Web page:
• Asthma in Washington State

    Posted on March 27, 2014 by in Clean Indoor Air, Green Home Purchase
    When you can't breath nothing else matters

    When you can’t breathe nothing else matters

    According to the Washington State Department of Public Health, Washington’s asthma prevalence as among the highest in the nation, and steadily increasing.  In Washington, more than 600,000 people have asthma.

    • Nearly 120,000 of these are children.
    • More than 5,000 people with asthma are hospitalized each year.
    • Nearly 100 people die each year of asthma.

    The U.S. Centers for Disease Control and Prevention (CDC) identified

    • More than half a million adults and 120,000 youth in Washington currently have asthma.
    • About 1 in 8 women and 1 in 14 men currently have asthma.
    • Between 8 and 11 percent of children in middle and high school have asthma.

    What is Asthma?

    Asthma is a lung disease that inflames and narrows the airways. Asthma causes recurring periods of wheezing, chest tightness, shortness of breath, and coughing. Indoor and outdoor air pollutants, stress, changes in temperature, colds and other infections, and exercise can trigger asthma attacks.

    Healthy Homes

    The home environment has a big impact on people with asthma. Exposure to mold, dust mites, pests, and secondhand smoke can cause asthma symptoms and lead to emergency department visits or hospitalizations. Asthma home visits, and policy and environmental changes – like smoke-free multi-unit housing – reduce asthma symptoms
    and improve quality of life. Asthma advocates can partner with programs that address other home hazards to build a coordinated healthy homes strategy. A healthy homes approach addresses a variety of environmental health and safety concerns, in addition to asthma, including, lead, carbon monoxide, radon, and injury prevention.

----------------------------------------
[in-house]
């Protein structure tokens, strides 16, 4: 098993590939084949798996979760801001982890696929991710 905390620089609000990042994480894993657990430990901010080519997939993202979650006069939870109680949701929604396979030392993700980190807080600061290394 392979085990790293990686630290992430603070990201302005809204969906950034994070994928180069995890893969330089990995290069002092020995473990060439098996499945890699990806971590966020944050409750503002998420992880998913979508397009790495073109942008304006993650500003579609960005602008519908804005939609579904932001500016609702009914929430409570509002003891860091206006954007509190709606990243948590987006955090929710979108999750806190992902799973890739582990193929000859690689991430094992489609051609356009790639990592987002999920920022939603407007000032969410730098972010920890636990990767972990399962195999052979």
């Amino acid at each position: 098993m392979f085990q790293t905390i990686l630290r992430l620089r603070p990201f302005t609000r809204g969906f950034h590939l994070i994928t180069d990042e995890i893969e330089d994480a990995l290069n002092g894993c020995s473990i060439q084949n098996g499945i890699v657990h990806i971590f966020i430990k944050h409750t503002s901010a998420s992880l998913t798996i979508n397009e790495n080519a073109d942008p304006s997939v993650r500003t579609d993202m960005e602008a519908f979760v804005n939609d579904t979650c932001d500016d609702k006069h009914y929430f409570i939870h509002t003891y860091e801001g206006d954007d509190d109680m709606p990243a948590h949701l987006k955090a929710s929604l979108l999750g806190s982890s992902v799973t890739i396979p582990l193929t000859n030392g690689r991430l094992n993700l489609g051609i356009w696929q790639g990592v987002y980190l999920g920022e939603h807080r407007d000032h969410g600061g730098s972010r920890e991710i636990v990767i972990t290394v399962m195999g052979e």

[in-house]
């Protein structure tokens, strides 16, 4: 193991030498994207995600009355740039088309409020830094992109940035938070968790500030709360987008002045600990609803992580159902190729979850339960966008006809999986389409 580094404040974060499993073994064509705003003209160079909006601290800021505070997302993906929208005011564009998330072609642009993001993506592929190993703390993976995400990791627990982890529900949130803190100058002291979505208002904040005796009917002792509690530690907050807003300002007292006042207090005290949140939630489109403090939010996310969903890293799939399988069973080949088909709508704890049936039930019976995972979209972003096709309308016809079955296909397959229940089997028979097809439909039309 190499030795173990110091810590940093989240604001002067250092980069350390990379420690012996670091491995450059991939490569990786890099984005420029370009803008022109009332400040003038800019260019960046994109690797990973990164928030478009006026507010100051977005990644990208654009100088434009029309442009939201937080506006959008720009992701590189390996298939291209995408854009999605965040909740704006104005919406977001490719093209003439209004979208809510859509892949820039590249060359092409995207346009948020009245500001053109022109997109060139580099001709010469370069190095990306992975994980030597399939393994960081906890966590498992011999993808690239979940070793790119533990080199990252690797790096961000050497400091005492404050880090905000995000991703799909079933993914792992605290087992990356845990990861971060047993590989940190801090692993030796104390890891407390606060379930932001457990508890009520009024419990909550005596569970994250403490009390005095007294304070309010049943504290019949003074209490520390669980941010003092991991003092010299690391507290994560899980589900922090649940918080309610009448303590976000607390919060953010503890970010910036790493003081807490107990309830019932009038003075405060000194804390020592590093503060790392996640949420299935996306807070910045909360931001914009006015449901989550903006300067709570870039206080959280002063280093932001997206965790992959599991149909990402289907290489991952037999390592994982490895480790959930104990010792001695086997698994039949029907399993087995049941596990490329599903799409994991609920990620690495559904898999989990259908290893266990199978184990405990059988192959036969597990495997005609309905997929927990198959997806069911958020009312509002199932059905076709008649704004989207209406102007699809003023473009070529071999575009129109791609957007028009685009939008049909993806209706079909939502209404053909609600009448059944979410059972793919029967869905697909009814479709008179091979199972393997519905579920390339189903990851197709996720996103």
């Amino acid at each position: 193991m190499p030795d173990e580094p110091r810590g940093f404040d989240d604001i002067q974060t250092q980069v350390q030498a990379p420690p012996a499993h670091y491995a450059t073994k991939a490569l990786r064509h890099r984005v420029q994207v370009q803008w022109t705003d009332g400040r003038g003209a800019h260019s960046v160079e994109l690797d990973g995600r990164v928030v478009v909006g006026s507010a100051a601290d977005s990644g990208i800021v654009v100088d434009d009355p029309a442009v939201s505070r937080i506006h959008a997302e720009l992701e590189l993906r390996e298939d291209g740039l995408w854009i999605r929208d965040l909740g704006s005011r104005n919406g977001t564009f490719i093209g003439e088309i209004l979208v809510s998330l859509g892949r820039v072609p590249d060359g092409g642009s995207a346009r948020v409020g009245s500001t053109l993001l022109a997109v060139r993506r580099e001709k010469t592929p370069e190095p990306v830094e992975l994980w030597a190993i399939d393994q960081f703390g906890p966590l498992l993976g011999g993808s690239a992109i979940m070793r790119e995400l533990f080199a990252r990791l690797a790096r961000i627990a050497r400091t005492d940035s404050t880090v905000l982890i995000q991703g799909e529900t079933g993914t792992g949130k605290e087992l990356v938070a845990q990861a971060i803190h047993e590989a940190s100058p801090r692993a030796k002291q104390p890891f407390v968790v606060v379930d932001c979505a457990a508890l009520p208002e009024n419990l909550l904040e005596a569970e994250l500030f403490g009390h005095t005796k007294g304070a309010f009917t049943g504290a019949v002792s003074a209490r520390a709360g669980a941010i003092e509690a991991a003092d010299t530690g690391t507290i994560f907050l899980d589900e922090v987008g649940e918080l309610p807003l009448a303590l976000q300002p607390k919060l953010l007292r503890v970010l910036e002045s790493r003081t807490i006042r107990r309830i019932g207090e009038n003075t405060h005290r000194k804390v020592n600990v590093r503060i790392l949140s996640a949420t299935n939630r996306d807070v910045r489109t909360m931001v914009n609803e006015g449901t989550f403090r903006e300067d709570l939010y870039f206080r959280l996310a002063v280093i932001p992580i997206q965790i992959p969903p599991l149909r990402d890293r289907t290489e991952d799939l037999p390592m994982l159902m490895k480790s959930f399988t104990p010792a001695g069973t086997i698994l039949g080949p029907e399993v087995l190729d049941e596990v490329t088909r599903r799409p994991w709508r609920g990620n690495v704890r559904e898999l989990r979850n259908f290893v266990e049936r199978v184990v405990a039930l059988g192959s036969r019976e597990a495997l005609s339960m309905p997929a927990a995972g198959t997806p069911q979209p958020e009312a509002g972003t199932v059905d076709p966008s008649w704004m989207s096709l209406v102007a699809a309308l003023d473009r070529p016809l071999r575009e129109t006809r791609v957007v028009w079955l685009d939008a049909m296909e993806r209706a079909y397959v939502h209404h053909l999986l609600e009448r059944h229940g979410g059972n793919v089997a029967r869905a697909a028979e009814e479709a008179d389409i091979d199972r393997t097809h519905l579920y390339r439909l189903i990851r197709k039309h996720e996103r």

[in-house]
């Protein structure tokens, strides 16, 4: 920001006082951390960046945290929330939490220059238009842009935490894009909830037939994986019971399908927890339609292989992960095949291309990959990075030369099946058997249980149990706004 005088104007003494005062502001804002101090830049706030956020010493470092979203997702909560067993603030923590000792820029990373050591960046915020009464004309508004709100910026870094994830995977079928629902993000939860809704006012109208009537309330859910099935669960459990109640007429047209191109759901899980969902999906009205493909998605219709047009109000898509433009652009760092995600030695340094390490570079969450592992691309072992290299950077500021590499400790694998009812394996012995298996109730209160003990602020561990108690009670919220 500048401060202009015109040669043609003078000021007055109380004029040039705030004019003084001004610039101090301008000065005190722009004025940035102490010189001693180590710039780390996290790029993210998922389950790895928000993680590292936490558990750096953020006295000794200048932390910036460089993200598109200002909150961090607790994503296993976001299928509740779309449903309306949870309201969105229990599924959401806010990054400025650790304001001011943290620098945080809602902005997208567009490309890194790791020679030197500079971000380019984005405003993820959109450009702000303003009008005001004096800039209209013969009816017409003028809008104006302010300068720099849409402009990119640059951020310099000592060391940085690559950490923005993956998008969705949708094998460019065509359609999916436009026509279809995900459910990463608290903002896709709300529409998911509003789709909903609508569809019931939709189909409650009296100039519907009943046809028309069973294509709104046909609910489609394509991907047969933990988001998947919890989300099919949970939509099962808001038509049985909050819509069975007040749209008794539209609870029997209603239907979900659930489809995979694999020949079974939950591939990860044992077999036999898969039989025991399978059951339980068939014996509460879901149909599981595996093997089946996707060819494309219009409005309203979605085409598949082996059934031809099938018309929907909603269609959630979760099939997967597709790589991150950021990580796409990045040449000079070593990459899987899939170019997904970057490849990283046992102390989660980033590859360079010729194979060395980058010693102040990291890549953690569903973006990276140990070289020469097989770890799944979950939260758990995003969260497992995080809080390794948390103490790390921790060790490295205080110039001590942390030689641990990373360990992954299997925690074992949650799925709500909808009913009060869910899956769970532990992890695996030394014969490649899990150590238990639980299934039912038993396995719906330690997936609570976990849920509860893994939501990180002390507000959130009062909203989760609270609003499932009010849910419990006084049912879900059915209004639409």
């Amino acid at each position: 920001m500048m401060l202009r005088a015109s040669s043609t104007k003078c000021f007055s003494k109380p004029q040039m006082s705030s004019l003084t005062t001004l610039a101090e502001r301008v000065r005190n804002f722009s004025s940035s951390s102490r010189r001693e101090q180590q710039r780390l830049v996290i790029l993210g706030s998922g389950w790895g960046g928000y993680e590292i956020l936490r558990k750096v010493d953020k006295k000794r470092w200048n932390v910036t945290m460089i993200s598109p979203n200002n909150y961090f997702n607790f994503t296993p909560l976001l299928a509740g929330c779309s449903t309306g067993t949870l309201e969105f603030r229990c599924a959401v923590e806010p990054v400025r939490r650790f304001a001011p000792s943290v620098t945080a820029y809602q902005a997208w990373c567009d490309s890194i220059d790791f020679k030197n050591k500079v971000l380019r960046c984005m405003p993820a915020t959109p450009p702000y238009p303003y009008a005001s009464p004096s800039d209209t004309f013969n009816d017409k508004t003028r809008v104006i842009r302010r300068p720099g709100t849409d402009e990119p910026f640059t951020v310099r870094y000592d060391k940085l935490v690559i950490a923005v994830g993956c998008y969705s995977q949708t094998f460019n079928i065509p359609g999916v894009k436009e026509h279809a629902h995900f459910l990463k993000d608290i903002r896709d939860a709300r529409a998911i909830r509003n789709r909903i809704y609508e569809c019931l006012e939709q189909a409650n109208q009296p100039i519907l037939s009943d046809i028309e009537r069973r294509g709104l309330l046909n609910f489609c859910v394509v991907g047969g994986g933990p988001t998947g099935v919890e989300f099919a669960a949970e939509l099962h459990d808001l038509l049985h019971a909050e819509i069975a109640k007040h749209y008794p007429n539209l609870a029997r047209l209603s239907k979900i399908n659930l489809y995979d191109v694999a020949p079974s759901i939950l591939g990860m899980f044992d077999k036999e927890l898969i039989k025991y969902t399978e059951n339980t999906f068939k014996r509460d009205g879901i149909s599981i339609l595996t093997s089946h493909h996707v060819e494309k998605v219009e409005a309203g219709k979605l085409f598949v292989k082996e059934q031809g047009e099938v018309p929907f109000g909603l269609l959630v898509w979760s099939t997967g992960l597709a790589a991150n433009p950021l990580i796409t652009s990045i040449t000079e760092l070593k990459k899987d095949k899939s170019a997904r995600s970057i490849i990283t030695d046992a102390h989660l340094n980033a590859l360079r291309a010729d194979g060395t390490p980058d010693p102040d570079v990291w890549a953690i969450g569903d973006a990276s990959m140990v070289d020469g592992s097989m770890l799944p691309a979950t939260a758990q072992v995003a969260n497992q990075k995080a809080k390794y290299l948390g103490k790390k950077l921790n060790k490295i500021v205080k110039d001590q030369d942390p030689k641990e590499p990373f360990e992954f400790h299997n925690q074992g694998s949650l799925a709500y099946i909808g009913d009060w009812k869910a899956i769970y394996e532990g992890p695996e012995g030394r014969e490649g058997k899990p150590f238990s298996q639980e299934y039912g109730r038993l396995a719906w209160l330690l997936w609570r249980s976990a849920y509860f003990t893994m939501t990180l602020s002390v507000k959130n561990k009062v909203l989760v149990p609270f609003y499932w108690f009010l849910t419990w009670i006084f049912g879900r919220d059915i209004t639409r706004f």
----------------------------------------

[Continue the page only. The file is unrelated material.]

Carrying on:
What is Indoor Air Quality?

    Check out this short 2 minute video that explains the basics of Indoor Air Quality.

    What can you do?

    When making improvements to your home consider updates that improve indoor air quality.  If you are a landlord, double these efforts when improving your rental properties.   For example, install hard surfaces such as Marmoleum  instead of vinyl or hardwoods instead of carpet.  See my post on which flooring is best here.  Make sure filters are regularly updated on furnaces.  Use and promote Green cleaners that use plant-based solutions over toxic chemicals. Avoid the use of unknown substances in your home, things that indoor air fresheners that don’t list the ingredients. If you belong to a condominium HOA, urge your board to implement no smoking policies as well as educational opportunities on controlling mold and pet dander.

    Not only will taking these steps minimize the triggers for those with Asthma, you’ll also benefit from the better air quality yourself and you’ll improve the resale value of your home as you go.  If you are in the market for a home and indoor air quality is important in your home search, call me today.  I can help.

One Response so far.

  1. […] using forced air ducts. Less dust blowing around means better indoor air quality; especially for sufferers of Asthma and other respiratory aliments. Additionally, less duct work equals less heat loss due to the law […]

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